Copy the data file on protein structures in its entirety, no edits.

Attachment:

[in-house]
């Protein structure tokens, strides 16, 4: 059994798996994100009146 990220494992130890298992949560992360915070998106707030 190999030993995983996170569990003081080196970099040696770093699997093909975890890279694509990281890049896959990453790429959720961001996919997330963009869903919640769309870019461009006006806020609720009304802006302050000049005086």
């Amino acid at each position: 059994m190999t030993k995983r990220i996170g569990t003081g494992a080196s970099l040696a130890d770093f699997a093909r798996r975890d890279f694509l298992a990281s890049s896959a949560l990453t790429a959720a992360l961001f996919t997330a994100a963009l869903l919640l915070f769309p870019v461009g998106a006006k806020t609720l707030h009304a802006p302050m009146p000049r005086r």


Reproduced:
[in-house]
């Protein structure tokens, strides 16, 4: 059994798996994100009146 990220494992130890298992949560992360915070998106707030 190999030993995983996170569990003081080196970099040696770093699997093909975890890279694509990281890049896959990453790429959720961001996919997330963009869903919640769309870019461009006006806020609720009304802006302050000049005086």
């Amino acid at each position: 059994m190999t030993k995983r990220i996170g569990t003081g494992a080196s970099l040696a130890d770093f699997a093909r798996r975890d890279f694509l298992a990281s890049s896959a949560l990453t790429a959720a992360l961001f996919t997330a994100a963009l869903l919640l915070f769309p870019v461009g998106a006006k806020t609720l707030h009304a802006p302050m009146p000049r005086r």